• (4/5)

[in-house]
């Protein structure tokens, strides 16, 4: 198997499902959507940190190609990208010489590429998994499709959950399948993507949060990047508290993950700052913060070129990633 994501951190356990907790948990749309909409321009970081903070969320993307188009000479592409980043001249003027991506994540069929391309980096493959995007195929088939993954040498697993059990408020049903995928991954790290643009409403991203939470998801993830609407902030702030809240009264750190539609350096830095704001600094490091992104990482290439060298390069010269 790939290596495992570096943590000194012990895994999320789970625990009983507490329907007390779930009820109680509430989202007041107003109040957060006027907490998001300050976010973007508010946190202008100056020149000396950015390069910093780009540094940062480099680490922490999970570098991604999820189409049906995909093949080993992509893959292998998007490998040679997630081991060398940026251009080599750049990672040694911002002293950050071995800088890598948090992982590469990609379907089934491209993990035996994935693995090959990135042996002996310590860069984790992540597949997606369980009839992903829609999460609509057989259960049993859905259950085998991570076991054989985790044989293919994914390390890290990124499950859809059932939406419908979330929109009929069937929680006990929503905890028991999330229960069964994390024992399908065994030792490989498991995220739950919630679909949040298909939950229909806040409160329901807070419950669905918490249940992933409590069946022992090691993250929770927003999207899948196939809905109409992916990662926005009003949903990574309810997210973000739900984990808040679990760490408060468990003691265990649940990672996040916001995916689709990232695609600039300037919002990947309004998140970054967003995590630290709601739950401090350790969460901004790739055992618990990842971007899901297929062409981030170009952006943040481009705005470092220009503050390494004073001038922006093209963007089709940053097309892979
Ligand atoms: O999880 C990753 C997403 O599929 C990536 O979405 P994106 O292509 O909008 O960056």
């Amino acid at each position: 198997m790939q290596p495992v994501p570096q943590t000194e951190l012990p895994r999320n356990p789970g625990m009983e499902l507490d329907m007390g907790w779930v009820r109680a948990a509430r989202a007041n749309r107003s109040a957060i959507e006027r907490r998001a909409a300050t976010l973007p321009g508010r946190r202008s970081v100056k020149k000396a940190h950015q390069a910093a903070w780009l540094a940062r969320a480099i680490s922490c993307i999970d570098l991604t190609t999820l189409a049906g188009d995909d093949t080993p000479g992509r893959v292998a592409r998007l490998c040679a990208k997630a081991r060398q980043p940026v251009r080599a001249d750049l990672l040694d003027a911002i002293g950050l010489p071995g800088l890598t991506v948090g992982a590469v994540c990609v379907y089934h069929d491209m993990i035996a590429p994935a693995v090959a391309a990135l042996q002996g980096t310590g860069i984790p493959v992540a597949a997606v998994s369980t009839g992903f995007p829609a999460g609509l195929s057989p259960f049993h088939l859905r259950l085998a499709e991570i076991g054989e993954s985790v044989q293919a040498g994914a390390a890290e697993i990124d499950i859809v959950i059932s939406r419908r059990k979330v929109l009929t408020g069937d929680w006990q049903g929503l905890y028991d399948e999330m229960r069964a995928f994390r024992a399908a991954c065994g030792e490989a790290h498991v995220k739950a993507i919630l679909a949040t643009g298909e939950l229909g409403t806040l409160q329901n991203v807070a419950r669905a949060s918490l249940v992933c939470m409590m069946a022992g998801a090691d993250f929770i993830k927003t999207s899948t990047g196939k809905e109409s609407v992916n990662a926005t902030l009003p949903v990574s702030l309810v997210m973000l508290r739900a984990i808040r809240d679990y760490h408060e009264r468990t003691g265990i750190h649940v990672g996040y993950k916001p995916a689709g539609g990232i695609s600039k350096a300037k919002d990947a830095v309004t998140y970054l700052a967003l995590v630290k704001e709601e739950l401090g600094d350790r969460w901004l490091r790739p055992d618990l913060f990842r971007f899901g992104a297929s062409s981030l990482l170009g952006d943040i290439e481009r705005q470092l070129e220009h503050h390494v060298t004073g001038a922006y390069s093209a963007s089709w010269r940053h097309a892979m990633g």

As with What I Saw and How I Lied, Judy Blundell has written another richly atmospheric post-WWII coming-of-age tale of love, deceit, murder and intrigue.Kit Corrigan is a 17-year-old triplet from Providence, Rhode Island who flees to New York City in 1950 to forget her past and pursue her dream of being a dancer and actress.As it turns out, life in New York is not as easy or glamorous as Kit had hoped. Nor is escaping your past. Dancing in a third-rate chorus show, subsisting on donuts and peanuts, and paying the mother of one of the chorus girls to sleep on their couch, Kit is hard put to resist the offer of a free apartment and a job as a Lido Doll from her ex-boyfriend's lawyer/gangser father, Nate "No Witnesses" Benedict.But Nate's offer comes at a price: in return for the apartment, he expects Kit to let him know whenever she hears from his son Billy, who rashly joined the army so he could go off and fight in Korea once he finished training. Kit broke up with him one terrible night of jealousy and violence and had enlisted Nate's help. Nate had willingly obliged, making Billy's problem with the law disappear. What Kit doesn't know is how often this had been a pattern in sensitive Billy's relationship with his smooth talking father.Mysterious suitcases overflowing with expensive clothes and a fashionable Manhattan apartment are all "swell", but it's not long before Kit realizes that as a kept woman she's being used. One favour to report on a gangster's presence in the club turns into another to pass on a package, and so Kit becomes an unwilling accomplice in a mafia hit her youthful innocence couldn't have predicted.As glimpses of the past are gradually revealed to us in bits and pieces, we learn through the eyes of Kit the child, and later, Kit the adolescent, that though the down-and-out Irish-cursed Corrigans and the Italian-descended Benedicts move in different circles, they actually go way back. Kit's father Jimmy and her aunt Delia, who had raised the triplets upon their mother's death in childbirth, had once been close friends and colleagues, bootlegging along the Rhode Island coast during the Prohibition.It is this shared past that will come between the Corrigans and the Benedicts again, the tightly-wound web of secrets and lies unravelling one by one, forcing the intricate subplots to a disappointingly contrived and dragged out ending.The strong voice and well-developed character of Kit as a tough, wise talking yet naïve 17-year-old brought up by her weak father and hardworking aunt Delia in the Depression years work well. Kit is a flawed, but likeable character trying to make a place for herself in the world as she come to terms with her love for a troubled young man, tracks down the mystery of her aunt’s disappearance five years earlier, and realizes how much the family she had tried to break away from means to her.The Corrigan Three – triplets Kit, Muddie and Jamie – and the father who lived off the measly bit of advertising revenue they generated are also fully fleshed out characters. Despite his lack of ambition, his weakness for drink and his tendency to look away from the truth, Jimmy Corrigan is a sympathetic character, a fiercely loving father who did the best he could to surround his three children with love.The dialogue in Strings Attached is evocative of the era but is not stilted or overdone, and goofy phrases like "These people have a lot of dough" and outdate words like “swell” or "joker" to describe someone who can't be trusted had me laughing out loud and thinking of my mother, who, born in 1935, speaks exactly like that.Adept at storytelling and juggling multiple plots and a variety of moments in time, Blundell has penned another tragic, smart and stylishly written page-turner that will have teens and adults reading late into the night.